Our History

The Inn began as the childhood dream of Bruce, to live in the wilderness, and to help people to connect with and care for the natural environment. Bruce became the “guardian” of this site in the Broughton Archipelago in 1980 when he bought his first float-house, and began welcoming people to his wilderness homestead.

The first year of commercial operation was in 1990,  under the name The Buffer Zone Wilderness Resort & Kayak Tour Company. This was the year Bruce and Josee met. They had one guest cabin, with one double bed, known today as the Float-house Cabin, and a baby on the way.

Given their lifelong plan to live in the Broughton Archipelago, they had Billy Proctor clear a small path where he could pull their float-home ashore using his D-4 caterpillar tractor. The house survived the move, which took a few hours, cost $400, and lacked government approval, not something to stop Bruce from pursuing his dream to live in the wilderness. Their only form of transportation for many years was kayaks, which they used like some town folk use bikes, to get around the community and do virtually everything, including rocking the kids to sleep.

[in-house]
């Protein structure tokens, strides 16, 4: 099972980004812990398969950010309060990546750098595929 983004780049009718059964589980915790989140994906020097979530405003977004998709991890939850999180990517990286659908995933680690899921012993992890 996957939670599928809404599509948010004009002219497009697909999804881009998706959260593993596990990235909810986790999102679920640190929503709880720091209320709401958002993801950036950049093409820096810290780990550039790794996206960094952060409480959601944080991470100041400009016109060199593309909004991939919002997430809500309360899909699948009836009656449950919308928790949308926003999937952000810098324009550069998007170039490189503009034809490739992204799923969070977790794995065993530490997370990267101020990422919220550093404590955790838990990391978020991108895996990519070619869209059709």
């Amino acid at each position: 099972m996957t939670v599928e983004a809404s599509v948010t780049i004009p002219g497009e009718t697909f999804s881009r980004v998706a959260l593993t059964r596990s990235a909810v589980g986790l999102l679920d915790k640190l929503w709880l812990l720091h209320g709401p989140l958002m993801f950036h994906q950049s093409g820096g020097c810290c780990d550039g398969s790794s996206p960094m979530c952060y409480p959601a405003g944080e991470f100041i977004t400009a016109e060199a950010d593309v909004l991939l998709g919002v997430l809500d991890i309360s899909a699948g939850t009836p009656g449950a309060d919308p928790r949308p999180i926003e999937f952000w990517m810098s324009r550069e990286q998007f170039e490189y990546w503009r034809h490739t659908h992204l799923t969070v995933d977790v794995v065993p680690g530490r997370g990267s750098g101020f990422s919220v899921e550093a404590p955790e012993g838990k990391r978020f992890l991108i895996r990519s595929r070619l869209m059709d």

The lodge grew slowly over the years, as kayakers and nature enthusiasts learned of it, and slowly more accommodations were built. The facility was also used to run tree planting contracts in the spring months.   Due to their commitment to create and provide local employment, and to keep their forestry company functioning, the lodge stopped being used for summer tourism activities in 1996. They had 18 people working for their silviculture company; at least half were local folks, many that they had trained.  After almost 20 years of human-powered boating, and a need to be out on the water more often, the water taxi was purchased. The lodge was used to house their employees, and rented yearly for several years, before reopening its doors to tourism activities and welcoming the world again in the early 2000s. With the decision to re-open the lodge began the process of rebuilding all of the docks and floats, as well as upgrading all of the facility to successfully attain BC’s “Approved Accommodation” status.

Billy Proctor’s mill had been shut down by the government, and so Bruce went to work in the winter months operating the small one-man sawmill for the Sointula Woodlot, where he milled all of the wood that was needed for the extensive rebuilding projects at the Inn.

Paddlers Inn continues to grow, one imaginative idea and project at a time, providing simple & sweet accommodations for guests, within a doorstep of nature.

Many people that show up at the Inn state that their visit is part of accomplishing the things that are on their bucket list. We take great pleasure in filling your bucket, so please feel welcome to visit, and to feel at home here in the wilderness, Awakening in Nature.

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A Humpback whale comes for dinner in the bay.